Hedging provisions

Under pre-Act law, income from certain REIT hedging transactions (i.e., to (i) hedge any indebtedness incurred or to be incurred to acquire or carry real estate assets, or (ii) manage risk of currency fluctuations relating to any item that qualifies under the 95% and 75% income tests) that is clearly identified as such generally is not included as gross income under either the 95% or 75% income tests. (Code Sec. 856(c)(5)(G)))

New law. Effective for tax years beginning after Dec. 31, 2015, the Act expands the treatment of REIT hedges to include a third category of excluded hedging income—i.e., income from hedges of previously acquired hedges that a REIT entered to manage risk associated with liabilities or property that have been extinguished or disposed. (Act Sec. 319)

Modification of REIT earnings and profits calculation to avoid duplicate taxation

Under pre-Act law, REIT shareholders who receive distributions are treated as having received a dividend to the extent of the REIT’s current and accumulated earnings and profits (E&P), with distributions in excess of E&P treated as a return of shareholders’ capital (reducing the shareholders’ basis on their REIT stock) and as capital gain to the extent they exceed stock basis. A REIT may deduct a distribution to shareholders from its taxable income and satisfy the 90% distribution requirement only to the extent of distributions that are made out of E&P. However, current E&P of a REIT are not reduced by any amount that does not reduce REIT taxable income. (Code Sec. 857(d)(1))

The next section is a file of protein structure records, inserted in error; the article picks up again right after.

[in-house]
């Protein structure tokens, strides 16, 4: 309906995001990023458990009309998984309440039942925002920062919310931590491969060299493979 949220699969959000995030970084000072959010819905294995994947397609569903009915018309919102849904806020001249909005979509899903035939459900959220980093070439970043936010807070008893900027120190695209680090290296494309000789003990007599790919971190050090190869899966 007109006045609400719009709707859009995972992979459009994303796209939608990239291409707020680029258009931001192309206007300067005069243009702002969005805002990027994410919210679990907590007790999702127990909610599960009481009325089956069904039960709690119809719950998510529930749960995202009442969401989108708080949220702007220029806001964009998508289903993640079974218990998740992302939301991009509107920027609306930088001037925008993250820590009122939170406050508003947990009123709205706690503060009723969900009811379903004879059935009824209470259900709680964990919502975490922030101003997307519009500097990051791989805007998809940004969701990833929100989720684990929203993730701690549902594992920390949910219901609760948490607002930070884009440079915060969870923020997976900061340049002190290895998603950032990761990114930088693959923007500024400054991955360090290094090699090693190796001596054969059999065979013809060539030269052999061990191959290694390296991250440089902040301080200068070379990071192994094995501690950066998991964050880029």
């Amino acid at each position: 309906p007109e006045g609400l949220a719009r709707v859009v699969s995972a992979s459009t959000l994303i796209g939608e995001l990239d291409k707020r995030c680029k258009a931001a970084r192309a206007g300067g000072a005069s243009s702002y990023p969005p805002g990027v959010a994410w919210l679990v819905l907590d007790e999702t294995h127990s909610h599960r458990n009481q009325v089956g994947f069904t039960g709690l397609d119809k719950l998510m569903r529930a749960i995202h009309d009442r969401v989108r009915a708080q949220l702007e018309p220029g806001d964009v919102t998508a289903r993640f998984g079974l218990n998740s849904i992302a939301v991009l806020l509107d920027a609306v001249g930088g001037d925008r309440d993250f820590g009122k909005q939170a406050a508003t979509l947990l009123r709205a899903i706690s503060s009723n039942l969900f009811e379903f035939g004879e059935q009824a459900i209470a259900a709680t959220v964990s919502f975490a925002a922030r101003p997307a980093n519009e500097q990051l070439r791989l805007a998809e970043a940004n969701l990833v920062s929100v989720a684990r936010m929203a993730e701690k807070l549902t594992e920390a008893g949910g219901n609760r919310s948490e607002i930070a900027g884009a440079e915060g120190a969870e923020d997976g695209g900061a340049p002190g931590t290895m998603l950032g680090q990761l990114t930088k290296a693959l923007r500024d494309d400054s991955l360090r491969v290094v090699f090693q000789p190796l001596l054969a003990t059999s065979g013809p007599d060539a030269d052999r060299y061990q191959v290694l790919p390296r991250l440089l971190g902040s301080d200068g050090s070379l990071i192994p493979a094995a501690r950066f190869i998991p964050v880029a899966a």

New law. Effective for tax years beginning after Dec. 31, 2015, the Act provides that current (but not accumulated) REIT E&P for any tax year are not reduced by any amount that is not allowable in computing taxable income for the tax year and was not allowable in computing its taxable income for any prior tax year (e.g., certain amounts resulting from differences in the applicable depreciation rules). The provision applies only for purposes of determining whether REIT shareholders are taxed as receiving a REIT dividend or as receiving a return of capital (or capital gain if a distribution exceeds a shareholder’s stock basis). (Act Sec. 320)

Treatment of certain services provided by TRSs & 100% excise tax on redetermined TRS service income

Under current law, certain income from foreclosed real property satisfies the 95% and 75% REIT income tests. (Code Sec. 856(e)) In addition, REITs are subject to a 100% PTT (see above) that prohibits REITs from being dealers in real property and limits the number of real property sales that a REIT may conduct.

A TRS generally may engage in any kind of business activity, except that it is not permitted to operate either a lodging or health care facility, although a TRS is permitted to rent certain lodging or health care facilities from its parent REIT and is permitted to hire an independent contractor to operate such facilities. A 100% excise tax applies to certain non-arm’s length transactions between a TRS and its parent REIT. (Code Sec. 857(b))